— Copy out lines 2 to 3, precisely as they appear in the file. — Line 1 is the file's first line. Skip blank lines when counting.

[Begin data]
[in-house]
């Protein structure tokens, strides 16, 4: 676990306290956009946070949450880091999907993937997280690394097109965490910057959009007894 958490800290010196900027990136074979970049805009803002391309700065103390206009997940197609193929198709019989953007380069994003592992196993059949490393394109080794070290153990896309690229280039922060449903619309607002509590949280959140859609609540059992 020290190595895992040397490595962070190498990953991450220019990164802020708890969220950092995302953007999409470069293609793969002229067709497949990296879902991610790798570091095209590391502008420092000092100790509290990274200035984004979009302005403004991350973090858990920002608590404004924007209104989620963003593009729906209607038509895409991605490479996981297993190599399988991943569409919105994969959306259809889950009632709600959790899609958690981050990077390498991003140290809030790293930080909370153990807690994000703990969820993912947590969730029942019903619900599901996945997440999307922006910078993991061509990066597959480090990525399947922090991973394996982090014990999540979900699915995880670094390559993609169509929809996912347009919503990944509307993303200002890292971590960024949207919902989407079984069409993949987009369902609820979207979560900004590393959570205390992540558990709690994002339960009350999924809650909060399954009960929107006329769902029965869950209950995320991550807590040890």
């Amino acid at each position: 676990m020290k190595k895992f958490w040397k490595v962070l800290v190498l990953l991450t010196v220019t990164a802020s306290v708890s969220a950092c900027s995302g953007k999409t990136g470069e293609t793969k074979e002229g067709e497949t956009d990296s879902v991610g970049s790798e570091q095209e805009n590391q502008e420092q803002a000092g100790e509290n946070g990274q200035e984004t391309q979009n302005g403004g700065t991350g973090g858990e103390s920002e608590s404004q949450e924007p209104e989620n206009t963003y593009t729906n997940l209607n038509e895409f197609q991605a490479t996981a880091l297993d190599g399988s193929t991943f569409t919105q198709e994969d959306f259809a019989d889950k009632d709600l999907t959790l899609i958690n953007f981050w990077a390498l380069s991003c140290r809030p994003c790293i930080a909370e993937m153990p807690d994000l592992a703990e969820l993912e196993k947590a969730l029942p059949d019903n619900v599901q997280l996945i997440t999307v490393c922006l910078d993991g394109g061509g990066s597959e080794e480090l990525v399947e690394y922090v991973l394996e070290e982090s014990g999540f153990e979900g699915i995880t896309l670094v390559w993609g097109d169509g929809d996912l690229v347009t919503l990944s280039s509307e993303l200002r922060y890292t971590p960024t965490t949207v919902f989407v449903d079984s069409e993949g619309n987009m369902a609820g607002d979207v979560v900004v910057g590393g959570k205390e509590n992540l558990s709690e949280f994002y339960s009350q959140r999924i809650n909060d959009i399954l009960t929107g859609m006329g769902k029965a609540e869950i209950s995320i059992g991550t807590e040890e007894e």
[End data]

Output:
């Protein structure tokens, strides 16, 4: 676990306290956009946070949450880091999907993937997280690394097109965490910057959009007894 958490800290010196900027990136074979970049805009803002391309700065103390206009997940197609193929198709019989953007380069994003592992196993059949490393394109080794070290153990896309690229280039922060449903619309607002509590949280959140859609609540059992 020290190595895992040397490595962070190498990953991450220019990164802020708890969220950092995302953007999409470069293609793969002229067709497949990296879902991610790798570091095209590391502008420092000092100790509290990274200035984004979009302005403004991350973090858990920002608590404004924007209104989620963003593009729906209607038509895409991605490479996981297993190599399988991943569409919105994969959306259809889950009632709600959790899609958690981050990077390498991003140290809030790293930080909370153990807690994000703990969820993912947590969730029942019903619900599901996945997440999307922006910078993991061509990066597959480090990525399947922090991973394996982090014990999540979900699915995880670094390559993609169509929809996912347009919503990944509307993303200002890292971590960024949207919902989407079984069409993949987009369902609820979207979560900004590393959570205390992540558990709690994002339960009350999924809650909060399954009960929107006329769902029965869950209950995320991550807590040890």
């Amino acid at each position: 676990m020290k190595k895992f958490w040397k490595v962070l800290v190498l990953l991450t010196v220019t990164a802020s306290v708890s969220a950092c900027s995302g953007k999409t990136g470069e293609t793969k074979e002229g067709e497949t956009d990296s879902v991610g970049s790798e570091q095209e805009n590391q502008e420092q803002a000092g100790e509290n946070g990274q200035e984004t391309q979009n302005g403004g700065t991350g973090g858990e103390s920002e608590s404004q949450e924007p209104e989620n206009t963003y593009t729906n997940l209607n038509e895409f197609q991605a490479t996981a880091l297993d190599g399988s193929t991943f569409t919105q198709e994969d959306f259809a019989d889950k009632d709600l999907t959790l899609i958690n953007f981050w990077a390498l380069s991003c140290r809030p994003c790293i930080a909370e993937m153990p807690d994000l592992a703990e969820l993912e196993k947590a969730l029942p059949d019903n619900v599901q997280l996945i997440t999307v490393c922006l910078d993991g394109g061509g990066s597959e080794e480090l990525v399947e690394y922090v991973l394996e070290e982090s014990g999540f153990e979900g699915i995880t896309l670094v390559w993609g097109d169509g929809d996912l690229v347009t919503l990944s280039s509307e993303l200002r922060y890292t971590p960024t965490t949207v919902f989407v449903d079984s069409e993949g619309n987009m369902a609820g607002d979207v979560v900004v910057g590393g959570k205390e509590n992540l558990s709690e949280f994002y339960s009350q959140r999924i809650n909060d959009i399954l009960t929107g859609m006329g769902k029965a609540e869950i209950s995320i059992g991550t807590e040890e007894e």